That's what I used to think!
I remember the very first time I ever had to deal with someone who told me they were struggling with anxiety and depression. I did not understand and could not relate -- so, I told them what I thought was the typical "Christian" answer to all problems: they should pray more, read their Bible more and memorize more Scripture.
Instead of lessening the load, I was unintentionally adding to it.
The person mentioned their doctor had told them about going on a certain type of antidepressant to help out with their struggle, and so they asked my opinion.
In a completely illiterate and uneducated manner I told them that people with "weak faith" are the ones that needed such meds, that godly people did not struggle with feelings of anxiety and depression and that taking such medication would essentially be screaming to God, "I don't trust you."
I honestly felt that way then...
I don't feel that way anymore!
In 2008 I entered into the darkest time of my entire life that lasted for around three years.
It was brutal.
I even gave suicide serious consideration.
However, through a series of situations in my life that needed to be changed, along with some intense and excellent Biblical counseling, I was able to come through the storm that had dominated me for so long.
My doctor and I considered medication during this process, and while it was strongly considered, we both decided that, though it was not wrong to take it, it was not the right thing for me at the time.
I secretly held this as a badge of honor, that I was somehow a better person because "I did not need medication" to defeat depression!
Our church did a series about stress, anxiety and depression in the Spring of 2012 and it was, hands down, one of the most talked about, responded to things we have ever done. I shared my story about my battle and we saw so many people finally realize that it really is ok to not be ok... but it's not ok to stay that way.
After a lot of prayer I decided to write a book about my battle and what I learned about Jesus and His faithfulness.
However, as I began the writing process the feelings of anxiety and worry began to slowly slither back into my life like a snake sneaking up on it's prey. I remember writing a chapter in the book, driving home and having a panic attack in my living room.
About three days later I took my daughter to a restaurant for lunch and found myself feeling like I could not breathe and that the walls were closing in on me.
What was going on?
I thought I was done with this, that I had whipped it and that I was going to be able to tell my story and inspire other people to do the same.
But... that wasn't the case. Anxiety was a fight, and I was losing.
I called my doctor and we had a long talk about my options. He spoke to me honestly and openly about antidepressants. When he first mentioned them I blew him off; after all, I had defeated this one time without the "drugs for weaklings" and figured I could do it again.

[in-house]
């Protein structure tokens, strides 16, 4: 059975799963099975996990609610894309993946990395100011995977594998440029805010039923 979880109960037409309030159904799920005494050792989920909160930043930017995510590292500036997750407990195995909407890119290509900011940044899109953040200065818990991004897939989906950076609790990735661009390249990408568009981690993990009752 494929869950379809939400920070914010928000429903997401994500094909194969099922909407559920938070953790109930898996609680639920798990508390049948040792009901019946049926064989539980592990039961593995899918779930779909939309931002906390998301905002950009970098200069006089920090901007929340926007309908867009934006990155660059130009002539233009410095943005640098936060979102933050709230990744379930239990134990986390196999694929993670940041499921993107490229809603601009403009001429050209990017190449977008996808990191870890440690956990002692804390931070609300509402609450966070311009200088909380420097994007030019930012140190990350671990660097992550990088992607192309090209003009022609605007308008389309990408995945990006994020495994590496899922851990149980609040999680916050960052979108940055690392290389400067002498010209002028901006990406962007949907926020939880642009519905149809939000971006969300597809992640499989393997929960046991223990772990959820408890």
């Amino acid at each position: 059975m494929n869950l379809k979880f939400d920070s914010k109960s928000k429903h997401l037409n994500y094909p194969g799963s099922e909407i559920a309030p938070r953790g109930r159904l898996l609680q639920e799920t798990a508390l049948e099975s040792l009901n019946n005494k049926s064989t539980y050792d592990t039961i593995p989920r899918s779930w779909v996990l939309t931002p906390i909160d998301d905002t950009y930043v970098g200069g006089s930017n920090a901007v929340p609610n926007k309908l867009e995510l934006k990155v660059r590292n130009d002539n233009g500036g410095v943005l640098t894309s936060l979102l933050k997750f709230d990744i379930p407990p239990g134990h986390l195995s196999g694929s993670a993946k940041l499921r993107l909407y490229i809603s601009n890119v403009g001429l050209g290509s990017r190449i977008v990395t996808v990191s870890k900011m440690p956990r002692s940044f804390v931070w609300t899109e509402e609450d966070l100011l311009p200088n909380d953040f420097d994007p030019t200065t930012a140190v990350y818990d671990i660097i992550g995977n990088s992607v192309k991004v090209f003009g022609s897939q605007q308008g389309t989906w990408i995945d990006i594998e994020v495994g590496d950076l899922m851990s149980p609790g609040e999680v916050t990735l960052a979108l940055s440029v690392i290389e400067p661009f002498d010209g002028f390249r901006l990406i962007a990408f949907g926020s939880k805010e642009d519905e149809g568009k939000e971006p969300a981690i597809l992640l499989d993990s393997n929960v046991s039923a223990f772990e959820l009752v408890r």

However, the anxiety in my life continued to increase to such an extent that I distinctly remember calling him one afternoon and telling him I could not take it anymore and that I needed something to help me.
I can honestly say that making the decision to take an antidepressant during this time period in my life has been one of THE BEST decisions I have ever made. It really has clarified my thinking, made me way less of an emotional basket case and allowed me to make better decisions.
I'm not ashamed of the fact I am taking an antidepressant and have done a complete 180 in regards to how I used to feel about them.
I have had people push back on the issue that Christians should even consider taking an antidepressant... and my response is always the same.
If your liver was shutting down and you were going to die as a result and you went to the doctor and he said, "here is a pill you can take to fix the problem," you would be considered negligent and insane for not taking the medicine.
The brain, just like the liver, is an organ in the body. And scientific research has proved over and over again that chemical imbalances in the brain can lead to cases of anxiety and depression. If you would take a pill to cure the liver then why would you not do the same for the brain?
"But some people abuse antidepressants," some people say! However, if the rule for keeping things around and making them available is based solely on whether or not people abuse them then the first things we are going to have to get rid of are ice cream, cupcakes and buffets!
What I am saying is this...
The church has used "pray and read your Bible more" as a "cure" for anxiety and depression for far too long.
And we have placed people who use medication to treat the issue in a category that is way less godly than those who do not use it.
However, as someone who has been on both sides of the issue I want to speak definitively on this by saying that it is NOT a sign of weakness to admit your need for medication in dealing with these issues; in fact, in many cases it may actually be a sign of strength.
It was quite humbling for me to begin to do something I once considered to be a sign of weakness.
However, as a Christian and as a pastor I can honestly say that making the decision to swallow my pride and accept the common grace God has provided through medicine has made me a better husband, father and friend.
If you're feeling anxious or maybe even depressed, I would encourage you to get some help. Talk to a friend, a doctor, or you can even come talk to someone here at NewSpring. You weren't meant to feel this way. It's ok to not be ok, but it's not ok to stay that way.
Need help? In the U.S., call 1-800-273-8255 for the National Suicide Prevention Lifeline.